Digg vs. Netscape, Kevin vs. Jason, Web 2.0 vs. commercial Internet

Web 2.0 Social Web stars, and runner-ups, are known by their colorful leaders as much as by their cool free-to-consumer services. Two of those colorful leaders are engaging in a public “debate

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Web 2.0 Social Web stars, and runner-ups, are known by their colorful leaders as much as by their cool free-to-consumer services.

Two of those colorful leaders are engaging in a public “debate”: Kevin Rose, Digg and Jason Calacanis, Netscape.

Rose is synonymous with Digg and Calacanis is now synonymous with Netscape.

Rose’s rise to prominence reflects what I call the “20-something weekend software developer” Web 2.0 start-up route (see “Web 2.0 financial success: Easy as 'two weeks and $700 bucks'?” and “Memo to Web 2.0 VCs: What happened to Doriot's rules?”)

Calacanis’ prominence reflects years of street-wise, business savvy targeting of the entrepreneurial “brass ring.”

Rose champions a “pure” social Web 2.0, Calacanis champions a “pure” commercial Internet.

Rose posted an open letter to Calacanis yesterday:

Ya see users like Digg, Del.icio.us, Reddit and Flickr because they are contributing to true, free, democratic social platforms devoid of monetary motivations.

Calacanis wrote earlier:

Of course, the Web 2.0 elite want to make the decision for social bookmarkers--and for me and my company Netscape. How dare we offer people money for their work?!?!!? How dare these people get paid for their time!??!?!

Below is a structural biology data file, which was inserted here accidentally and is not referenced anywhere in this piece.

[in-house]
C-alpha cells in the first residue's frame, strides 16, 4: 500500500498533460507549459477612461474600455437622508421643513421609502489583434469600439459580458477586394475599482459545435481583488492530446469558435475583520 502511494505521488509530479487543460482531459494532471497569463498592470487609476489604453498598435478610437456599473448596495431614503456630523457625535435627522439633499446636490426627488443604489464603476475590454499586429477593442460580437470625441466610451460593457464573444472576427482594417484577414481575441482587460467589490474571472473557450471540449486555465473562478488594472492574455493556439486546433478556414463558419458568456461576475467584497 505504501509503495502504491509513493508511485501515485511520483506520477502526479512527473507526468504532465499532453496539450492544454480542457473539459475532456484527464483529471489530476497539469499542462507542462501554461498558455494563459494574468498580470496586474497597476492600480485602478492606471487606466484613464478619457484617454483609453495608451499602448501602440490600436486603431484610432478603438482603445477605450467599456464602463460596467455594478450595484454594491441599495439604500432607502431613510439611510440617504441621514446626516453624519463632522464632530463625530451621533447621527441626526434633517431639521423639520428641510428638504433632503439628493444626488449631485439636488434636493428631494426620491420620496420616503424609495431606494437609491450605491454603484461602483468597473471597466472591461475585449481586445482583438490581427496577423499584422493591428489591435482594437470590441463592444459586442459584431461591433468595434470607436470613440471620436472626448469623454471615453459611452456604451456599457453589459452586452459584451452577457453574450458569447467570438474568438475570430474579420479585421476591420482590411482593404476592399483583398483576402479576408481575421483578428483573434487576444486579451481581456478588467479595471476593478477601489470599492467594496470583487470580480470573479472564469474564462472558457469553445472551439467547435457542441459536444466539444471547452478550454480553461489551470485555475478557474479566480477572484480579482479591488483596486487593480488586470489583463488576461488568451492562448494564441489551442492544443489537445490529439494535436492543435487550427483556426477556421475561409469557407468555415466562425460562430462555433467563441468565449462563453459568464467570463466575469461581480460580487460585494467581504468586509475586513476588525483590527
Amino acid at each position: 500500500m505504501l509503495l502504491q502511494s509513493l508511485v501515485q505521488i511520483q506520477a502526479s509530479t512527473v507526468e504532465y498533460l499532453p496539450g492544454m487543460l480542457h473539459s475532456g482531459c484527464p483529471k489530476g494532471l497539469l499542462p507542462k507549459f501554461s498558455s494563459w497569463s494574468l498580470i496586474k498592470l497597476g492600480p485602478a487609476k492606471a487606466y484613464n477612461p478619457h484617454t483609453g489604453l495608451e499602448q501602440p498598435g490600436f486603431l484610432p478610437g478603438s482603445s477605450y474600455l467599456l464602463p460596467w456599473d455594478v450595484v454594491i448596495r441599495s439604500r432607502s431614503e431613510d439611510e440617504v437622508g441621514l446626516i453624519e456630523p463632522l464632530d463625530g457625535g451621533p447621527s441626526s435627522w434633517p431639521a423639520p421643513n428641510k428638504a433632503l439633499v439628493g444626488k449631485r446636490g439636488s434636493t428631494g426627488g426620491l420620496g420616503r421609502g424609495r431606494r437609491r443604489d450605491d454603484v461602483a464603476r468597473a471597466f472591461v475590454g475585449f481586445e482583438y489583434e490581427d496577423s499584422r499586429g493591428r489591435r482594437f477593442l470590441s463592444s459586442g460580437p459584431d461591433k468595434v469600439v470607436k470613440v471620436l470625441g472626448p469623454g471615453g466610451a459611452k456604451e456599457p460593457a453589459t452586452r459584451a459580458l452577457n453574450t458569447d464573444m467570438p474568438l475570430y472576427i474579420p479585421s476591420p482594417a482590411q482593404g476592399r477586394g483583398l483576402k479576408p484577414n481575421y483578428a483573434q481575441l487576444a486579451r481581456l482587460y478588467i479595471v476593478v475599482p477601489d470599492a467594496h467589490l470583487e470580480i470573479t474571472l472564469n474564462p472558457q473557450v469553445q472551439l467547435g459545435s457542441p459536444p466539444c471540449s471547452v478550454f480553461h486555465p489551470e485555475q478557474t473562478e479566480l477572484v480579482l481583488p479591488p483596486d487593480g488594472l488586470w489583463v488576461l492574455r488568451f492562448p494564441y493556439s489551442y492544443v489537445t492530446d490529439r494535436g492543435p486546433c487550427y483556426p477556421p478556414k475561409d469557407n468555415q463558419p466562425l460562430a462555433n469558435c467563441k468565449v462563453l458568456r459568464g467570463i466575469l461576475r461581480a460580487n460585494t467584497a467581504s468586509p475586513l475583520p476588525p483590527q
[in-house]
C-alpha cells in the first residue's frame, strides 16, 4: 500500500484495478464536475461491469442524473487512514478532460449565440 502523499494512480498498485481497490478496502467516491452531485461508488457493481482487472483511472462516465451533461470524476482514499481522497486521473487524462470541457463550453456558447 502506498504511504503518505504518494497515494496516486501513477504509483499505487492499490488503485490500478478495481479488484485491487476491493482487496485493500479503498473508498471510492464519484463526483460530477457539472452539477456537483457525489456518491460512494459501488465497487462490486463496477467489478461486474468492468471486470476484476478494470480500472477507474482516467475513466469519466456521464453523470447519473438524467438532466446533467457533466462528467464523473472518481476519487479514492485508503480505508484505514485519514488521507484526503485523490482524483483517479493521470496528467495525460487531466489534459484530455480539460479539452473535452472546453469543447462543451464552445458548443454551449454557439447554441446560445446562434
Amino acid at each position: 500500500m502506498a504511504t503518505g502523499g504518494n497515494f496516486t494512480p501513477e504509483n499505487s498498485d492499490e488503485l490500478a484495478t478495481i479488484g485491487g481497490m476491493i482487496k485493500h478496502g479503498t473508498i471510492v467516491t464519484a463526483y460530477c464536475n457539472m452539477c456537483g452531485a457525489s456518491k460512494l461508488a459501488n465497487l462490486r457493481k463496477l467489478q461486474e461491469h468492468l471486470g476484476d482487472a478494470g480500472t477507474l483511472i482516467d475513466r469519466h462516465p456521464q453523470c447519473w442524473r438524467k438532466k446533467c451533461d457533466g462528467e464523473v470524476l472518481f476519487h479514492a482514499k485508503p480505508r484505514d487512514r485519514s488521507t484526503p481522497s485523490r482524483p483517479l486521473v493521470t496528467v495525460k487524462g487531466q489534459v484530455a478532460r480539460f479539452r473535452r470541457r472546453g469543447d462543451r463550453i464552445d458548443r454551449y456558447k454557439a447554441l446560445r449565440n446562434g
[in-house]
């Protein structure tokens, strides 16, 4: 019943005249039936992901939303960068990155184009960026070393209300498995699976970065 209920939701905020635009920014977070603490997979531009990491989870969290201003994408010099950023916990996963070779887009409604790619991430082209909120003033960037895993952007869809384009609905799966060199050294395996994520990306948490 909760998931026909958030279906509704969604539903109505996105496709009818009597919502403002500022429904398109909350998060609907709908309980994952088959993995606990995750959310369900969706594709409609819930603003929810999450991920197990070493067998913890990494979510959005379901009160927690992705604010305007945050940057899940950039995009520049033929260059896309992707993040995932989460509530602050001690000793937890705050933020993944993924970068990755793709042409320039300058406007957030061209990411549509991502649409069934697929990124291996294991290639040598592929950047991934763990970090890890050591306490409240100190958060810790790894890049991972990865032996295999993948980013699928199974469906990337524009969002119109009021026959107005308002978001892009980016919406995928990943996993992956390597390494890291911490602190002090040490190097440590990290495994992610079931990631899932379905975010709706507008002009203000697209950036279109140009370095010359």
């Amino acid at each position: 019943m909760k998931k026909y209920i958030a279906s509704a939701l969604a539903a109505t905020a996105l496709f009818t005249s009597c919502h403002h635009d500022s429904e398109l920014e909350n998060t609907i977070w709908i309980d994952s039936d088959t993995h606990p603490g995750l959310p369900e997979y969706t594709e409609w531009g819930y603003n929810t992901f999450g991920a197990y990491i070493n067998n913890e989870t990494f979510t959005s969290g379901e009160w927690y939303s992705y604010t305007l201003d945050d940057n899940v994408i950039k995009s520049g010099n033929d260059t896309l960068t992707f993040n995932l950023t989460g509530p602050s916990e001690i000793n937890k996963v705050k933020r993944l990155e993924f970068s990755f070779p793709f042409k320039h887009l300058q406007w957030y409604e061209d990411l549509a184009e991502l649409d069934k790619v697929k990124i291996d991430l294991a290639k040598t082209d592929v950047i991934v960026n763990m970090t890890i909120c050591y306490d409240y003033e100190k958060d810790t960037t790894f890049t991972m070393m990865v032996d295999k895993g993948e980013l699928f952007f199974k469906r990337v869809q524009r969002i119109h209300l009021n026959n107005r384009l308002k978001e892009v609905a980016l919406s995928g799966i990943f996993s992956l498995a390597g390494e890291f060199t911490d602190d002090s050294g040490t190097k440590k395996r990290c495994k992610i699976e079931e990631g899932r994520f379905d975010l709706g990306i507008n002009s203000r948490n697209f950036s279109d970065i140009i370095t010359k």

In “Web 2.0 pay for play: payola, or transparency?” I discuss how untoward manipulation of Digg taints the notion of “true, free, democratic social platforms devoid of monetary motivations” and put forth that “upfront payment for content generated at Web 2.0 Social Web properties such as Digg or Wikipedia may, in fact, make the information presented at the sites more transparent and trustworthy”:

We live in a world propelled by “spin” and driven by opaque, financially motivated relationship webs.

From corporations motivated by profits, to not-for-profits with missions to “do good,” and from governments serving citizens, to universities at the service of research, activities occuring at organizations of all types, including Web 2.0 Social Web properties, often involve non-transparent methods to gain profits, garner influence or further agendas…

Rather than the Web's “newspaper,” Digg is feeling more and more like the Web’s self-promotional tool.

I quote a commenter at Calacanis.com in: “Social Web: microcosm of 'real world' social, and anti-social, behavior”:

“What a lot of people out there want is traffic. And a lot of people are submitting their own content to places like digg, reddit, netscape, etc. Perhaps you could capitalize on this need for people have to get traffic. Some people out there complain or get annoyed when a story is submitted and it doesn't go to the original source. I say who cares. If I find a good story and put a better spin on it, then screw it…I get the traffic. What I want is traffic.

Well really..I want money.”

Digg “stories” are often self-submitted by authors and then actively “voted on” by collaborative self-promoting teams.

Additionally, such collaborative efforts may include “sabotage” against “competing” stories legitimately posted by Digg contributors without agendas. Sabotage tactics include “bury” and negative comment campaigns.

I conclude:

Perhaps upfront, fully disclosed payments to Web 2.0 contributors would dampen subterfuge currently transpiring at popular Web 2.0 properties.

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